The deparaffinized cells were prepared for cytometric analysis using the detergent- trypsin method of Vindelov (2). After staining with propidium iodide, nuclei were passed through a 70 um nylon filter and analyzed with an Epics C flow cytometer (Coulter Electronics,  Inc., Hialeah, FL) equipped with a 5-watt argon laser. Excitation of propidium iodide occurred at 488 nm and the fluorescent emission was measured above 590 nm. Twenty thousand nuclei from each specimen were analyzed.

Non-neoplastic nuclei present in the paraffin blocks served as an internal diploid standard. Tumors were considered to be DNA aneuploid when another GO-G1 peak was present in addition to the diploid peak.

The DNA index was calculated as the ratio of the mean channel number of the GO-G1 peak for the neoplastic nuclei to the mean channel number of the GO-G1 peak for the diploid nuclei. The coefficient of variation (CV) was calculated for each GO-G1 peak using the half maximum-peak height.

RESULTS

Both deplastinated, non-processed sections were unsuitable for flow cytometric analysis as the constituent cells resisted the disaggregating procedures. The deplastinated, processed and paraffin embedded material gave much more satisfactory results.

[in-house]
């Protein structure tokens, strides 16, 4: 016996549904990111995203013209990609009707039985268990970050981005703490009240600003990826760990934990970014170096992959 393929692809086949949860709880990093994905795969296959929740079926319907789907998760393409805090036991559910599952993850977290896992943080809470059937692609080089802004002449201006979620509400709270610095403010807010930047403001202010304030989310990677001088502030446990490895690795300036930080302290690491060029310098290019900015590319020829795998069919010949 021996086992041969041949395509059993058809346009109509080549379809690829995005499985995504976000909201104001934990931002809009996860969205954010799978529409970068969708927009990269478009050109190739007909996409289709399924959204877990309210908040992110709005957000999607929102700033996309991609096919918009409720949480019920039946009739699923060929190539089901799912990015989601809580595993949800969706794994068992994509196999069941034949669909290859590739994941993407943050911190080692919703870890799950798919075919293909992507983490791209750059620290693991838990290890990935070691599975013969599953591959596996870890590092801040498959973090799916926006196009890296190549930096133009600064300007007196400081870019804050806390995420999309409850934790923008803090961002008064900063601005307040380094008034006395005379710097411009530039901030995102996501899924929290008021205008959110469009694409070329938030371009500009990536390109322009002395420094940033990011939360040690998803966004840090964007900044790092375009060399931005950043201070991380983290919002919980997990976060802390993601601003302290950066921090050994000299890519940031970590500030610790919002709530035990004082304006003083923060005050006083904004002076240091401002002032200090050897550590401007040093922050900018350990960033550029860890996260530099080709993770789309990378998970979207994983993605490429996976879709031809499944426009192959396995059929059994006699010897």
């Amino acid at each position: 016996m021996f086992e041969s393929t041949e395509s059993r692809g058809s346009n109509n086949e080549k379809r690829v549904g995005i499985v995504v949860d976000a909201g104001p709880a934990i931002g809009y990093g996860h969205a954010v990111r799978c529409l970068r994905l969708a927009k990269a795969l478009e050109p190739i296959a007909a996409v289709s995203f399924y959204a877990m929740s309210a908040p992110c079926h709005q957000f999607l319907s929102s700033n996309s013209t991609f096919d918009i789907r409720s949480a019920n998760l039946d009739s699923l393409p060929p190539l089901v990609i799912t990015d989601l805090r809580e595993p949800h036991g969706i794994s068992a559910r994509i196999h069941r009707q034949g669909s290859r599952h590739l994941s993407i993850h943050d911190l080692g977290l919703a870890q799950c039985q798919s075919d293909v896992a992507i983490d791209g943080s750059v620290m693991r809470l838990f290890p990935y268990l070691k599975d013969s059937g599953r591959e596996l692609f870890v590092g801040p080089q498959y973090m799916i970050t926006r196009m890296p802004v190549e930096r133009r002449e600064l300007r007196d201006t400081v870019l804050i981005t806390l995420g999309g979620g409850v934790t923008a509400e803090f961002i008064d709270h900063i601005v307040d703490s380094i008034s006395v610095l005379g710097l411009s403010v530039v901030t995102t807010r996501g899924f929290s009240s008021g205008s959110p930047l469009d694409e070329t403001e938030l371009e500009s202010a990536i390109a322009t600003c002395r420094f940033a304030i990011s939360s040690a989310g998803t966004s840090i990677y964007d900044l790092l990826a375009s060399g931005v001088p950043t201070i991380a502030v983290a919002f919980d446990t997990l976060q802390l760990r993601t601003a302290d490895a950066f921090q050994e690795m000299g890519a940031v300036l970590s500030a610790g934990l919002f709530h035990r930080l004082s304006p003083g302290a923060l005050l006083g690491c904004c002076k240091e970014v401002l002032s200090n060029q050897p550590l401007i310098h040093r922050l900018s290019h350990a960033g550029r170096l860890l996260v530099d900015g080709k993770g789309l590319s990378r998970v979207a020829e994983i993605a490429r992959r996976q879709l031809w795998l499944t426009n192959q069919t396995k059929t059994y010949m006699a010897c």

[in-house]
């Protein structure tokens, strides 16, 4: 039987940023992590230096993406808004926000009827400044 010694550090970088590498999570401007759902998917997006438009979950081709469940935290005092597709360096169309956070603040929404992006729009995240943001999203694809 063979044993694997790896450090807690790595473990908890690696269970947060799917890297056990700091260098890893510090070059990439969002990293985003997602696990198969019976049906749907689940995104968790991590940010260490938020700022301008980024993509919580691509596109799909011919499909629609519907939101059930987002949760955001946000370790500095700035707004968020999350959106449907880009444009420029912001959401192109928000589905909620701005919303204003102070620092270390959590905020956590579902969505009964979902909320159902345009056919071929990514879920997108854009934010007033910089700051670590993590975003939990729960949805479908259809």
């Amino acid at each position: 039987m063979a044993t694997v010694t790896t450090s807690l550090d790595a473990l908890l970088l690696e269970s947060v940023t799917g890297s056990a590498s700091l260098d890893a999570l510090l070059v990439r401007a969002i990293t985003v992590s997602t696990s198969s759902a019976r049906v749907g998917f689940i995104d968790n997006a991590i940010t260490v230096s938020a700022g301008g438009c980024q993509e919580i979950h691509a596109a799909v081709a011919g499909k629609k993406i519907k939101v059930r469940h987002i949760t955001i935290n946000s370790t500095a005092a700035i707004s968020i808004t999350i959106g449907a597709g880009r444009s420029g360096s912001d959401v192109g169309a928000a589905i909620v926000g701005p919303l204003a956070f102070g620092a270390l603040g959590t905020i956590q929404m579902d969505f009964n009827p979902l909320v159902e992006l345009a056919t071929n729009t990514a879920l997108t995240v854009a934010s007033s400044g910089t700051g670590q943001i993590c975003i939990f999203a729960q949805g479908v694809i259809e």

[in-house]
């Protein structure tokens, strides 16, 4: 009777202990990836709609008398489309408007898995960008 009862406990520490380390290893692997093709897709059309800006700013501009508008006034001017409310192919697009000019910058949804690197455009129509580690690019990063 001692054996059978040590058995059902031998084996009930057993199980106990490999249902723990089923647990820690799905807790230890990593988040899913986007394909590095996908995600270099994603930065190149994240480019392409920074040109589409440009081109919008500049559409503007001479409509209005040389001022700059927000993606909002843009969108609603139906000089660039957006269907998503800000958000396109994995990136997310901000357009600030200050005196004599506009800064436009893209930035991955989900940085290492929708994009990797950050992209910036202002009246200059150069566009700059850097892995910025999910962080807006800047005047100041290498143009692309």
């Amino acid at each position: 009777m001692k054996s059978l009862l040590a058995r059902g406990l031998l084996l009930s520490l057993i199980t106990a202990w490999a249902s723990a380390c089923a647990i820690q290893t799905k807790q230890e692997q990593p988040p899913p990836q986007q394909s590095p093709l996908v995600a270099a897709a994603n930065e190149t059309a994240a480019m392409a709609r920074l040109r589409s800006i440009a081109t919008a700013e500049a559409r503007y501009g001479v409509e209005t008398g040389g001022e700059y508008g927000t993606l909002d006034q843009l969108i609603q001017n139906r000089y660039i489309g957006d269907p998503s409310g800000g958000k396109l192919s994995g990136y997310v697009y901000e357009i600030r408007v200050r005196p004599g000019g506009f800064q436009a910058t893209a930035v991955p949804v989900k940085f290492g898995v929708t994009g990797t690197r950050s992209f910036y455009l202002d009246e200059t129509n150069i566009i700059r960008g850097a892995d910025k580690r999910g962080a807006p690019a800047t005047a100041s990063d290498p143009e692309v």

Figure 1

Figure 2

Figure 3

Figure 1 is a histogram of the nuclei from the esophageal squamous carcinoma, showing only a diploid peak. Figure 2 is a histogram of the  nuclei  from the colon i c adenocarcinoma, showing both aneuploid and diploid peaks; the DNA index is 1.27. Both histograms contain abundant debris concentrated in the hypodiploid region. The coefficient of variation for each of the DNA diploid peak is less than 10%.

Figure 3 is a control histogram of the nuclei from fresh peripheral blood lymphocytes showing a single narrow diploid peak.

From this preliminary study we concluded that it is possible to perform subsequent ploidy analysis on plastinated tissues. Plastinated tissue does not appear to be optimal material for ploidy analysis, but can be used successfully if no other portion of a specimen is available.

REFERENCES

1- Hedley DW, Friedlander ML, Taylor IW, Rugg CA, Musgrove Method for analysis of cellular DNA content of paraffin-embedded pathological material using flow cytometry. J Histochem Cytochem 31:1333-1335, 1983.
https://doi.org/10.1177/31.11.6619538

2- Vindelov LL, Christensen IJ, Nissen A detergent-trypsin method for the preparation of nuclei for flow cytometric DNA analysis. Cytometry 3:323-327, 1983. https://doi.org/10.1002/cyto.990030503